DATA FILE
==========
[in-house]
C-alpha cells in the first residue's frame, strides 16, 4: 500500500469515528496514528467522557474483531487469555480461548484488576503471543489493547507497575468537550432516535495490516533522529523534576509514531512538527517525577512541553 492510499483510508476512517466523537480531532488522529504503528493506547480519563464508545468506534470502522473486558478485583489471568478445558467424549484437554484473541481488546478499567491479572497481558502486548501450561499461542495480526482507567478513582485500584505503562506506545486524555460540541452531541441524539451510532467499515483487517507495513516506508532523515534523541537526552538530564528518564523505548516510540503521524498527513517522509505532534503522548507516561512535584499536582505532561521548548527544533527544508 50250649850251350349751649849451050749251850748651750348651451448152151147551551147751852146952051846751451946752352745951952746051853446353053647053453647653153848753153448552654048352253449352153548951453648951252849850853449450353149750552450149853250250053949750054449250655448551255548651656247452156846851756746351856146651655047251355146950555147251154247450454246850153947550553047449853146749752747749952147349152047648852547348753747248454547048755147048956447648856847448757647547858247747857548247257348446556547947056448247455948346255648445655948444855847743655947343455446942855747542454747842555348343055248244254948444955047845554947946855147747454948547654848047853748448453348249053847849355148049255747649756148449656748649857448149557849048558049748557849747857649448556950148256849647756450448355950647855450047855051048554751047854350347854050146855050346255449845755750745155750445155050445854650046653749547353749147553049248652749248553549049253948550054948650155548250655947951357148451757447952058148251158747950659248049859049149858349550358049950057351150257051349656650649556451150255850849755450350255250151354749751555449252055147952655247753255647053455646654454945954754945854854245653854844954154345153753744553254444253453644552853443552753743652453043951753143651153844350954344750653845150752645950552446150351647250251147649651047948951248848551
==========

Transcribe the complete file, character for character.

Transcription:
[in-house]
C-alpha cells in the first residue's frame, strides 16, 4: 500500500469515528496514528467522557474483531487469555480461548484488576503471543489493547507497575468537550432516535495490516533522529523534576509514531512538527517525577512541553 492510499483510508476512517466523537480531532488522529504503528493506547480519563464508545468506534470502522473486558478485583489471568478445558467424549484437554484473541481488546478499567491479572497481558502486548501450561499461542495480526482507567478513582485500584505503562506506545486524555460540541452531541441524539451510532467499515483487517507495513516506508532523515534523541537526552538530564528518564523505548516510540503521524498527513517522509505532534503522548507516561512535584499536582505532561521548548527544533527544508 50250649850251350349751649849451050749251850748651750348651451448152151147551551147751852146952051846751451946752352745951952746051853446353053647053453647653153848753153448552654048352253449352153548951453648951252849850853449450353149750552450149853250250053949750054449250655448551255548651656247452156846851756746351856146651655047251355146950555147251154247450454246850153947550553047449853146749752747749952147349152047648852547348753747248454547048755147048956447648856847448757647547858247747857548247257348446556547947056448247455948346255648445655948444855847743655947343455446942855747542454747842555348343055248244254948444955047845554947946855147747454948547654848047853748448453348249053847849355148049255747649756148449656748649857448149557849048558049748557849747857649448556950148256849647756450448355950647855450047855051048554751047854350347854050146855050346255449845755750745155750445155050445854650046653749547353749147553049248652749248553549049253948550054948650155548250655947951357148451757447952058148251158747950659248049859049149858349550358049950057351150257051349656650649556451150255850849755450350255250151354749751555449252055147952655247753255647053455646654454945954754945854854245653854844954154345153753744553254444253453644552853443552753743652453043951753143651153844350954344750653845150752645950552446150351647250251147649651047948951248848551